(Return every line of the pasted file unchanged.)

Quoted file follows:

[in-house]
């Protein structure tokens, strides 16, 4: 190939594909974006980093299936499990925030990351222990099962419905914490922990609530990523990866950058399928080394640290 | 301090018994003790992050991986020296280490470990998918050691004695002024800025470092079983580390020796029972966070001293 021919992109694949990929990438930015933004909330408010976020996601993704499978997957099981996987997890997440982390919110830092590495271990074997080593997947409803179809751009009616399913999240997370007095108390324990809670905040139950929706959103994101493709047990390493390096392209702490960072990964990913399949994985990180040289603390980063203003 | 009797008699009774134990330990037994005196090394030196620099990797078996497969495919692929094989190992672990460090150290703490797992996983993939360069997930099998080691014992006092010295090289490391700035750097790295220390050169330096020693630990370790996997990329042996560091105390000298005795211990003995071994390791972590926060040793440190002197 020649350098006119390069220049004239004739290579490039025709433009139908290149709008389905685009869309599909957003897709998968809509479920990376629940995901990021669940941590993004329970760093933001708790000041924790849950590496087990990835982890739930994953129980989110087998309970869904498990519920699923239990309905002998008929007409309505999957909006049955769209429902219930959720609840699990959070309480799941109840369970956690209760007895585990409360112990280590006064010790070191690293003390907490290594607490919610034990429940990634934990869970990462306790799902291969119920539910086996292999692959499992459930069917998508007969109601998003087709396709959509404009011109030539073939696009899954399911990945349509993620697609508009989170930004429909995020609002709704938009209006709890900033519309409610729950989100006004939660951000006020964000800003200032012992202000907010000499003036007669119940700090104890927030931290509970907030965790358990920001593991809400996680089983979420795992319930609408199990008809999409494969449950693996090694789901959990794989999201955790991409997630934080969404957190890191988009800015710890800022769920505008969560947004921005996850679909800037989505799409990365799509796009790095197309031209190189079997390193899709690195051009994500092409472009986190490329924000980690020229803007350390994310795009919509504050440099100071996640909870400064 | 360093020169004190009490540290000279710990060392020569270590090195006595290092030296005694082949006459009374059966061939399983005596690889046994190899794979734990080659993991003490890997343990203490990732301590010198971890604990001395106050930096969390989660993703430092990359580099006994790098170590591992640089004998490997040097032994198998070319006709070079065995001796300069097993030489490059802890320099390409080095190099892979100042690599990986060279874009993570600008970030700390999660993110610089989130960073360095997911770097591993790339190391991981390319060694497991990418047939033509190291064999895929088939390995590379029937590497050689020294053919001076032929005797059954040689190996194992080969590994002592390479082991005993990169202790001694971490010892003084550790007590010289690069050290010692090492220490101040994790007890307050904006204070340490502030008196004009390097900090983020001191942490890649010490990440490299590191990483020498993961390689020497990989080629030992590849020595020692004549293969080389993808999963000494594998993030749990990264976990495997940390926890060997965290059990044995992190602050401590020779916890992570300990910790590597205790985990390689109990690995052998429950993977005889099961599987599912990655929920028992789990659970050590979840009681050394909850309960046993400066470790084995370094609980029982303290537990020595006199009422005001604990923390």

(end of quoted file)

[in-house]
């Protein structure tokens, strides 16, 4: 190939594909974006980093299936499990925030990351222990099962419905914490922990609530990523990866950058399928080394640290 | 301090018994003790992050991986020296280490470990998918050691004695002024800025470092079983580390020796029972966070001293 021919992109694949990929990438930015933004909330408010976020996601993704499978997957099981996987997890997440982390919110830092590495271990074997080593997947409803179809751009009616399913999240997370007095108390324990809670905040139950929706959103994101493709047990390493390096392209702490960072990964990913399949994985990180040289603390980063203003 | 009797008699009774134990330990037994005196090394030196620099990797078996497969495919692929094989190992672990460090150290703490797992996983993939360069997930099998080691014992006092010295090289490391700035750097790295220390050169330096020693630990370790996997990329042996560091105390000298005795211990003995071994390791972590926060040793440190002197 020649350098006119390069220049004239004739290579490039025709433009139908290149709008389905685009869309599909957003897709998968809509479920990376629940995901990021669940941590993004329970760093933001708790000041924790849950590496087990990835982890739930994953129980989110087998309970869904498990519920699923239990309905002998008929007409309505999957909006049955769209429902219930959720609840699990959070309480799941109840369970956690209760007895585990409360112990280590006064010790070191690293003390907490290594607490919610034990429940990634934990869970990462306790799902291969119920539910086996292999692959499992459930069917998508007969109601998003087709396709959509404009011109030539073939696009899954399911990945349509993620697609508009989170930004429909995020609002709704938009209006709890900033519309409610729950989100006004939660951000006020964000800003200032012992202000907010000499003036007669119940700090104890927030931290509970907030965790358990920001593991809400996680089983979420795992319930609408199990008809999409494969449950693996090694789901959990794989999201955790991409997630934080969404957190890191988009800015710890800022769920505008969560947004921005996850679909800037989505799409990365799509796009790095197309031209190189079997390193899709690195051009994500092409472009986190490329924000980690020229803007350390994310795009919509504050440099100071996640909870400064 | 360093020169004190009490540290000279710990060392020569270590090195006595290092030296005694082949006459009374059966061939399983005596690889046994190899794979734990080659993991003490890997343990203490990732301590010198971890604990001395106050930096969390989660993703430092990359580099006994790098170590591992640089004998490997040097032994198998070319006709070079065995001796300069097993030489490059802890320099390409080095190099892979100042690599990986060279874009993570600008970030700390999660993110610089989130960073360095997911770097591993790339190391991981390319060694497991990418047939033509190291064999895929088939390995590379029937590497050689020294053919001076032929005797059954040689190996194992080969590994002592390479082991005993990169202790001694971490010892003084550790007590010289690069050290010692090492220490101040994790007890307050904006204070340490502030008196004009390097900090983020001191942490890649010490990440490299590191990483020498993961390689020497990989080629030992590849020595020692004549293969080389993808999963000494594998993030749990990264976990495997940390926890060997965290059990044995992190602050401590020779916890992570300990910790590597205790985990390689109990690995052998429950993977005889099961599987599912990655929920028992789990659970050590979840009681050394909850309960046993400066470790084995370094609980029982303290537990020595006199009422005001604990923390």